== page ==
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* = Presenting author

P639 Faecal microbiota transplantation as a rescue therapy for steroid-dependent and/or non-responsive patients with ulcerative colitis: a pilot study.

T. Karakan*, M. İbiş, M. Cindoruk, Z. G. Sargin, N. Alizadeh



Faecal microbiota transplantation (FMT) is an experimental method for restoration of dysbiosis in UC. Few studies reported improvement in clinical and endoscopical response. However, route of administration, donor and patient selection, number of FMT sessions, and intervals are still obscure. Steroid failure leads the patient to a next step of drugs. Immunomodulatory or biological agents have higher costs and adverse events, potential risks of infection and malignancy. We have analysed the efficacy of rescue FMT for steroid dependent and/or non-responsive UC patients.


In the study, 14 patients with steroid-dependent and/or non-responsive UC were enrolled, and treated with FMT. Follow-up clinical data was collected for at least 3 months (3–18 months). Donors were selected according to Amsterdam Criteria. All patients received FMT after complete colon cleansing via colon. Patient and donor clinical, demographic and laboratory data were recorded.


Of 14 patients, 11 (78.5 %) achieved clinical improvement and were able to discontinue steroids following rescue FMT. One patient was lost to follow-up. Amongst the 11 patients who responded, 5 (45.4 %) received 1 FMT therapy; 1 (9.0%) received 2 FMTs; 3 (27.2%) received 4 FMTs; and 2 (18.1%) received 6 FMTs. Further, 6 (54.5 %) of the 11 patients who responded maintained long-term remission during follow-up (3–18 months). Three patients (21.4 %) failed to meet the criteria of clinical improvement and maintained steroid dependence, though one patient experienced transient or partial improvement. Moreover 8 of 11 responders had the same blood group antigen with the corresponding donor. Patient age (28 ± 8 vs 47 ± 11yr, p < 0.05) and disease duration (6 ± 3 vs 35 ± 12 months, p < 0.05) were also lower in responders. Mean body mass index (kg/m2) increased in all responders (baseline: 23 ± 3 vs post-FMT 3 months: 26 ± 2, p < 0.05). None of the patients experienced major adverse events because of FMT.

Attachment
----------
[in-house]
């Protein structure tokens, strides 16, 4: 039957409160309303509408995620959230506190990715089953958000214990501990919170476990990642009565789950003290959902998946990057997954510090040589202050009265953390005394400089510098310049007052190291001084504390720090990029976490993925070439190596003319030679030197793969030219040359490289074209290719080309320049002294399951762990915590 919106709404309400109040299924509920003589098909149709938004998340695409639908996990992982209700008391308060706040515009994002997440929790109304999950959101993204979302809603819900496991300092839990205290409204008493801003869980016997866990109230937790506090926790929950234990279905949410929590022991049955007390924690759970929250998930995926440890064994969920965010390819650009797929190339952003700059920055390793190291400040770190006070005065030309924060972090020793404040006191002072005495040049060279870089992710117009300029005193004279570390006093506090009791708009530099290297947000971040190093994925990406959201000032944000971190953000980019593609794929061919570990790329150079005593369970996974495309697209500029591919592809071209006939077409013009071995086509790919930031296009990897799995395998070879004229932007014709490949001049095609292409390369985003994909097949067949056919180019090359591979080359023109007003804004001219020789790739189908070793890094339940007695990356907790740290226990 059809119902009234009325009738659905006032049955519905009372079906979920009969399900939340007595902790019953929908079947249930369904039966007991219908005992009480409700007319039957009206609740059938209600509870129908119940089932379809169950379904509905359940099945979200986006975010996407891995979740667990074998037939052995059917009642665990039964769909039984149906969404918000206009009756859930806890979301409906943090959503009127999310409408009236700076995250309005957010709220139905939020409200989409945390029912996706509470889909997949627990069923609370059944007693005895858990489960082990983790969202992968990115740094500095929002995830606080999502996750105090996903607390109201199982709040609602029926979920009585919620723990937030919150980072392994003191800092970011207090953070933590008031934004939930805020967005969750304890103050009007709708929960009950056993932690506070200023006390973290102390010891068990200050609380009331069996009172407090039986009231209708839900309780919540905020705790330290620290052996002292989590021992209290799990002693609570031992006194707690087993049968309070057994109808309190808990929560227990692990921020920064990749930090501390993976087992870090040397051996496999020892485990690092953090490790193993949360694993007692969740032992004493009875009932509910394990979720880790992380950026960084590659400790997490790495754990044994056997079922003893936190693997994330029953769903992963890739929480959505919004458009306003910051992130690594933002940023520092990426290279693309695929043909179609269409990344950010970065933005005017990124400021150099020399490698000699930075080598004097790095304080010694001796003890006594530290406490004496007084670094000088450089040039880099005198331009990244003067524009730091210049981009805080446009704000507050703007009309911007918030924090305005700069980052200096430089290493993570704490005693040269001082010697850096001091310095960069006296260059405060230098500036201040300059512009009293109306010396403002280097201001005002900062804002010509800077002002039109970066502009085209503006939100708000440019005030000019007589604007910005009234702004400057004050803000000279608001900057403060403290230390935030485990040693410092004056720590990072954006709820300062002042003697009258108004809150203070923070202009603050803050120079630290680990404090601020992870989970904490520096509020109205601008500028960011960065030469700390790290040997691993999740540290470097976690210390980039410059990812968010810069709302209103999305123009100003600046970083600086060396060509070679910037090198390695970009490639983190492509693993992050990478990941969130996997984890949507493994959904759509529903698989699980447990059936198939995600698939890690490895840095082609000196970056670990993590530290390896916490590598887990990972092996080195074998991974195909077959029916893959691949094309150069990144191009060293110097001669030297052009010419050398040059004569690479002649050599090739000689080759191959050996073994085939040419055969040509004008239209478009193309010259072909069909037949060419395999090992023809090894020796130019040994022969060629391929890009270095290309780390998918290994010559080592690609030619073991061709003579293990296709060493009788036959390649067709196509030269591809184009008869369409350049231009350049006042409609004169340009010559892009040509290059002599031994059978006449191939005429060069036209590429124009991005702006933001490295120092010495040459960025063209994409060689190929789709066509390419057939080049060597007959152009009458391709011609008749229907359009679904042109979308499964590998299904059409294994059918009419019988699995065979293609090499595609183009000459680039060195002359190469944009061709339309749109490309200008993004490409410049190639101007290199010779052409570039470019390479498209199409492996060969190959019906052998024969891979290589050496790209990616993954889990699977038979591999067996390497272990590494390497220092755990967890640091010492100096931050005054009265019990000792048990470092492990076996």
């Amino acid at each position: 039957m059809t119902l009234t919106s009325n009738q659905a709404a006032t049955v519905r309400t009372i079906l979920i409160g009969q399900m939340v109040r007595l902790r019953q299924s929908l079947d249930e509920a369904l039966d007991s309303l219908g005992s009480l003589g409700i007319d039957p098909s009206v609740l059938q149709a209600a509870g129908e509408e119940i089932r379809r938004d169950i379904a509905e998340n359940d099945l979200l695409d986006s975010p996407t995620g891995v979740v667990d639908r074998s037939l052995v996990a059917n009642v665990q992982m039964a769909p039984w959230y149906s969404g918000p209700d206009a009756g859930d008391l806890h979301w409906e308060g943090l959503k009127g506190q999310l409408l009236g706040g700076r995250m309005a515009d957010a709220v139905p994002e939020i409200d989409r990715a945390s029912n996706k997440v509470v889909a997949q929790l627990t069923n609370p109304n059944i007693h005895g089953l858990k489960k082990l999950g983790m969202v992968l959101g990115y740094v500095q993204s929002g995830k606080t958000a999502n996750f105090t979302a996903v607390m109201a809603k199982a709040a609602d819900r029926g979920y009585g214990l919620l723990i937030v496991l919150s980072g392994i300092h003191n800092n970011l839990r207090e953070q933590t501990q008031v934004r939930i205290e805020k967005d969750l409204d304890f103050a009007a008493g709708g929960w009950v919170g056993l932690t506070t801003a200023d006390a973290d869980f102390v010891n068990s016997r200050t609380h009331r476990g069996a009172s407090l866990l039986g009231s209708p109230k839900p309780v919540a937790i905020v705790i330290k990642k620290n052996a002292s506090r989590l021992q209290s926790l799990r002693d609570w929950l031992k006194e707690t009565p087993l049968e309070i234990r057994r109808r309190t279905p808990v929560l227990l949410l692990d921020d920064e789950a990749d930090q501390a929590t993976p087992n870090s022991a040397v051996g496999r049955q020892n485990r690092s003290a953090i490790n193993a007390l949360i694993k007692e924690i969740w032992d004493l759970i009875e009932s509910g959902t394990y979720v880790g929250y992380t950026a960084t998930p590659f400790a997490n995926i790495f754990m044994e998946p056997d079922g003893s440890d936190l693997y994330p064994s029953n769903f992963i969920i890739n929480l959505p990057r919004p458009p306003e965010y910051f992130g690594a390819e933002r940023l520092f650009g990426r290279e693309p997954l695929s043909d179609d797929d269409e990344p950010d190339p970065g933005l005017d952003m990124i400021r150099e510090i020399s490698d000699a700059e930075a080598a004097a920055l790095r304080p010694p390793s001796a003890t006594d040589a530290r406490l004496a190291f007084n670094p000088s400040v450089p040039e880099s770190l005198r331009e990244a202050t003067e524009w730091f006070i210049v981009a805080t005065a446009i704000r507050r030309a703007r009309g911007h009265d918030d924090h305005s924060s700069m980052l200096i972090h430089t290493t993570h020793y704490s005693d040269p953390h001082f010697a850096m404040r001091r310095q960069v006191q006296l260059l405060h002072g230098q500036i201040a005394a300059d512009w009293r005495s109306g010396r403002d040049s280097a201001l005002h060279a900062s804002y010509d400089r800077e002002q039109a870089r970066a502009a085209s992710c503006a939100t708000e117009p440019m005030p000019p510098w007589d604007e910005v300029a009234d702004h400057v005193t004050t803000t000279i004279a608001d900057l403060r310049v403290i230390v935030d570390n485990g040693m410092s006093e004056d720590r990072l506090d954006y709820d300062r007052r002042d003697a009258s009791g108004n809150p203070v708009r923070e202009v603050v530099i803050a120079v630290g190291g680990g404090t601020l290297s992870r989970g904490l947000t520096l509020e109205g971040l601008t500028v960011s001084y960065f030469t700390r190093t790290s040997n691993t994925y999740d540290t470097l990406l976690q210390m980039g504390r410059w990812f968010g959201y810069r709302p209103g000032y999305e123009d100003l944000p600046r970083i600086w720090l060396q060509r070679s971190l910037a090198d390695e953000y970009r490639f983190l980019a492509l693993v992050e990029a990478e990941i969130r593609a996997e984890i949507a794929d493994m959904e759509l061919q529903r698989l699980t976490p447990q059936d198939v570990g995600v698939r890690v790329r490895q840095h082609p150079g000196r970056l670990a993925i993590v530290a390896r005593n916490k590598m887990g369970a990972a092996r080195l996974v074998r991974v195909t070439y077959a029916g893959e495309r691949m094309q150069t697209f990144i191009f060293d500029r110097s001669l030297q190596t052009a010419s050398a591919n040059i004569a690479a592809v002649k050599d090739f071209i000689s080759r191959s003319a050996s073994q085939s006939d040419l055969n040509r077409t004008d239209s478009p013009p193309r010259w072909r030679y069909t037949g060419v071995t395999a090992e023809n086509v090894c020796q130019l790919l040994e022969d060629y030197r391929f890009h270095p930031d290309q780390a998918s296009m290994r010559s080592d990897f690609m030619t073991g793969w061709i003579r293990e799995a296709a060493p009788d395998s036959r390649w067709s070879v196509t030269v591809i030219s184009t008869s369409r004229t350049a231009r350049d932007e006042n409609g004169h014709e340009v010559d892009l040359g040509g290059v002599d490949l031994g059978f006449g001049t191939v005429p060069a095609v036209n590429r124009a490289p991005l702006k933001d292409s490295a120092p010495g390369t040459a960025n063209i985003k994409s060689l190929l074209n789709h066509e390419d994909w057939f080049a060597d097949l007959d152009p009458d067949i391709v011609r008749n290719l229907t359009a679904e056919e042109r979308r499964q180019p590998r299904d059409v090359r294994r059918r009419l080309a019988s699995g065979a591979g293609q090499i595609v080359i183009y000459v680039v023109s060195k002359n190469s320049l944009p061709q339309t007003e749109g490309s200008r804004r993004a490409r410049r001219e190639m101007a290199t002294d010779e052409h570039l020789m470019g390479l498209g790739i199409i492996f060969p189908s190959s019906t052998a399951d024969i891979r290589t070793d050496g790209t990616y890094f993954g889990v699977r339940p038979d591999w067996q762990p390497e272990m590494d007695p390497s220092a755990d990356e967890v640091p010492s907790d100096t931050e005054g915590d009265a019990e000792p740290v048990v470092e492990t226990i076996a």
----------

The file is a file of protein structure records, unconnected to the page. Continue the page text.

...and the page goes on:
Rescue FMT shows promise as a therapeutic strategy for patients with steroid-dependent and/or non-responsive UC, likely because of the successful restructuring of gut microbial composition. Blood group antigen-match might be a promising research area such as in other organ transplantations. Post-FMT weight gain might be due to cessation of inflammation or improved dysbiosis. Further studies are urgently needed to clarify predictive factors of success for FMT in this population.